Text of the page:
Some area residents spend nearly half their income on household bills
Original Source: The Times-Tribune
By Denise Allabaugh Staff Writer
As the cost of living has become more expensive, some area residents spend nearly half their income on household bills.
A recent study by doxoINSIGHTS showed bills account for 49% of the average annual household income of $54,944 in Hazleton, while Scranton households spend 47% of their average income of $55,137 on bills and Wilkes-Barre households spend 37% of their average income of $54,944 on bills.
Mortgage and rent are the highest expenses of the bills Hazleton, Scranton and Wilkes-Barre residents pay, but overall household expenses in Northeast Pennsylvania are less than the U.S. average.
According to the study, the average household in Scranton pays $1,779 per month, or $21,351 per year, on bills. Scranton is ranked the 144th most expensive city in Pennsylvania for household expenses, which are 13.1% less than the U.S. average.
The average household in Hazleton pays $1,664 per month, or $19,973 per year, on bills. Hazleton is ranked the 170th most expensive city in Pennsylvania for household expenses, which are 18.7% less than the U.S. average.
The average household in Wilkes-Barre pays $1,491 per month, or $17,889 per year, on bills. Wilkes-Barre is ranked the 200th most expensive city in Pennsylvania for household expenses, which are 27.2% less than the U.S. average.
Households in Scranton pay monthly an average mortgage bill of $1,033, an average rent bill of $838, an average auto loan bill of $495, an average utility bill of $275, an average health insurance bill of $191 and an average auto insurance bill of $156.
In Hazleton, the average monthly mortgage bill is $924, the average rent bill is $874, the average utility bill is $391, the average auto loan bill is $385, the average auto insurance bill is $233 and the average health insurance bill is $131.
In Wilkes-Barre, the average monthly mortgage bill is $941, the average rent bill is $818, the average auto loan bill is $350, the average utility bill is $254, the average auto insurance bill is $223 and the average health insurance bill is $131.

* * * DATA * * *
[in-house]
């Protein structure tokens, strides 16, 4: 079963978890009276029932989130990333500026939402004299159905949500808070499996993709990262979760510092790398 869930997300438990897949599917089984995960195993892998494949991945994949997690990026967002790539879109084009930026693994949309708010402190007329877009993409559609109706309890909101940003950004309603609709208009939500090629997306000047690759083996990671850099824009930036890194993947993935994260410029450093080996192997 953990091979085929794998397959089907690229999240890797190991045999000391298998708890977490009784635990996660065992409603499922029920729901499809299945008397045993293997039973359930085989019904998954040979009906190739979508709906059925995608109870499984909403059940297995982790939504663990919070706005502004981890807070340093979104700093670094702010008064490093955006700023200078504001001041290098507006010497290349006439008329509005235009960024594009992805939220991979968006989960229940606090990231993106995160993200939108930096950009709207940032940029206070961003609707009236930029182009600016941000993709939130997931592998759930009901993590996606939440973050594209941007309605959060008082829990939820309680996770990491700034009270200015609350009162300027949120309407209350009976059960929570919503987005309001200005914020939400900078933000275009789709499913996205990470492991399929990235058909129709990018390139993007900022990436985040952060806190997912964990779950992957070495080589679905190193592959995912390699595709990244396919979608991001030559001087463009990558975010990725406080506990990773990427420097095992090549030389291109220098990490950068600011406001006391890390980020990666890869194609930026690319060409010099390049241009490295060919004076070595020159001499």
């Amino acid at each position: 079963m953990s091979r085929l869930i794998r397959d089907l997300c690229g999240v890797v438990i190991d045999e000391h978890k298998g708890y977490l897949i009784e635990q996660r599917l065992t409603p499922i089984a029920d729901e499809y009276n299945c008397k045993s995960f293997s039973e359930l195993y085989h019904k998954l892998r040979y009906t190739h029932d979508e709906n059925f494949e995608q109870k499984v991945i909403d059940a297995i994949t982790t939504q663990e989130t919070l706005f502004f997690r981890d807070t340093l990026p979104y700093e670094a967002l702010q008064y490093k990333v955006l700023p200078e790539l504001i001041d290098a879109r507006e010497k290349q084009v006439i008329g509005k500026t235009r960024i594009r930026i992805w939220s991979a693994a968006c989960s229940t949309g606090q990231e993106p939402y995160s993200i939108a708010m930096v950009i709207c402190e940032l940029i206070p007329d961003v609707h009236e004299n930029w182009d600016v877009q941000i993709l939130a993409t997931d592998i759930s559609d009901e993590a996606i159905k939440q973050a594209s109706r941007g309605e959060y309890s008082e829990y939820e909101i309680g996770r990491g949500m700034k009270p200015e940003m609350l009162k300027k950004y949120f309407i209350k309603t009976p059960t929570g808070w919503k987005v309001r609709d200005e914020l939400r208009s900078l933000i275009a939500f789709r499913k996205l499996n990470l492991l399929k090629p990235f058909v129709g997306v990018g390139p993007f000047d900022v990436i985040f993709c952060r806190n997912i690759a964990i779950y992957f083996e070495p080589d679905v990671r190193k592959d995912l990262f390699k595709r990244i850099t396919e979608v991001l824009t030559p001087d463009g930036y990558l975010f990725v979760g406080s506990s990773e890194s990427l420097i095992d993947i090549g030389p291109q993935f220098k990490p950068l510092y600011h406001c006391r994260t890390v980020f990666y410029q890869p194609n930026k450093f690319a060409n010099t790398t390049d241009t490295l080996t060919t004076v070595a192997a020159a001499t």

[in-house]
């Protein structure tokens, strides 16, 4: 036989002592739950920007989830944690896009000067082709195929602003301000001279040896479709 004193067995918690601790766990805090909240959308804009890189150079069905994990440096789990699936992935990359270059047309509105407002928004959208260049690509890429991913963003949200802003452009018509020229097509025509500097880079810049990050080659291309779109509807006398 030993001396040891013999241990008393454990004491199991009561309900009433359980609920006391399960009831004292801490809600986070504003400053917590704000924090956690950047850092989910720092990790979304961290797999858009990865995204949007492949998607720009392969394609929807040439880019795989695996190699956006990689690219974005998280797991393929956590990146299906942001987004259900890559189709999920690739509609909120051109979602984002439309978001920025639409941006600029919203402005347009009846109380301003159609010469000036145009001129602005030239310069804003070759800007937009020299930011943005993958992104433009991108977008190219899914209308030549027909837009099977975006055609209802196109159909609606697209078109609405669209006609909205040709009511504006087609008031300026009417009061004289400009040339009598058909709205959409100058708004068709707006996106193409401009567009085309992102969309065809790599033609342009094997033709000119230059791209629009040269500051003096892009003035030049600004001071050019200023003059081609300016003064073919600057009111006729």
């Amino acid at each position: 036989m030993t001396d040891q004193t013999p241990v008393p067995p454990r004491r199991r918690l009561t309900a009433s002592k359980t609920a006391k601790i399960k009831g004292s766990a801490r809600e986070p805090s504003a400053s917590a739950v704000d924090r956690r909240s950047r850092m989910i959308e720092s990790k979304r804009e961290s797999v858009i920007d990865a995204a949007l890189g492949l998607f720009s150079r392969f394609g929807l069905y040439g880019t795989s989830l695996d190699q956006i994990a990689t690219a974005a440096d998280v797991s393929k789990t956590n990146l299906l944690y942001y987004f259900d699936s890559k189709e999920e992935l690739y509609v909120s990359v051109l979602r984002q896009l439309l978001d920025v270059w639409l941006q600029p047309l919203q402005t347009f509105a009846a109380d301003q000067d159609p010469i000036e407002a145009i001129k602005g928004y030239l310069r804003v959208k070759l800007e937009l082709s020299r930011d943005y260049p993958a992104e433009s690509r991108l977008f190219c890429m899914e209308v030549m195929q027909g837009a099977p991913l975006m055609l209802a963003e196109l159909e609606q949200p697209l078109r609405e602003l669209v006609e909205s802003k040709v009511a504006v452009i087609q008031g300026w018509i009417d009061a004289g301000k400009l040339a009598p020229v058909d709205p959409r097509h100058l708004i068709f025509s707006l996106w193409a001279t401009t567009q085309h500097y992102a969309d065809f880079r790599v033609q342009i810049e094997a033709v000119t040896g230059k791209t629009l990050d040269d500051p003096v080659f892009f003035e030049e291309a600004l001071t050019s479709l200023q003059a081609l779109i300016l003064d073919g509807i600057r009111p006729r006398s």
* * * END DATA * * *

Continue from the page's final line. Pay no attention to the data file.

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Teri Ooms, executive director of The Institute of Public Policy and Economic Development, said the study and additional Institute data show Northeast Pennsylvania is more affordable than many places in Pennsylvania and the nation.
Yet Ooms pointed out that the cost of housing, even without the current high interest rates, is very high and area residents continue to grapple with inflation. The problem was exacerbated by COVID but was manifesting itself before, she said.
“The bottom line is that just like everything else, housing is a supply and demand issue and we have had a supply problem that is getting worse,” Ooms said. “New construction on single- and multi-family homes has been very limited over the past two decades. So hence the issue.”
Looking at the region’s data by income, Ooms said lower-income people are being challenged with housing and the inflationary costs of most necessities.
“Thus the area will not seem affordable to that group of individuals. Frankly, that is the case nationwide,” she said. “High housing costs are more common than not now. Hopefully inflation will continue to decrease, improving our affordability numbers and hopefully there will be more single- and multi-family achievable housing. I am not saying subsidized, but achievable because not only are seniors, recent grads and the impoverished challenged with housing costs, so are many middle-class families.”
As for utility bills, the Pennsylvania Public Utility Commission urges consumers to begin shopping now for their natural gas supply, which could result in savings on the energy portion of their monthly natural gas bills.
As the heating season nears, PUC officials recommend consumers review past bills and supplier contracts, and compare natural gas prices to identify potential savings. Because energy costs typically make up more than half of a utility bill, they said lower energy prices can have a noticeable impact on the size of monthly bills.
According to the PUC, warmer weather in late summer and early fall typically means less demand for natural gas, especially for residential gas customers, and that can translate into lower energy prices. Locking in a lower energy price now can help insulate consumers against potential energy price spikes this winter when gas usage and energy prices traditionally go up.
The PUC’s natural gas shopping website, PAGasSwitch.com, reflects offers from competitive suppliers throughout Pennsylvania.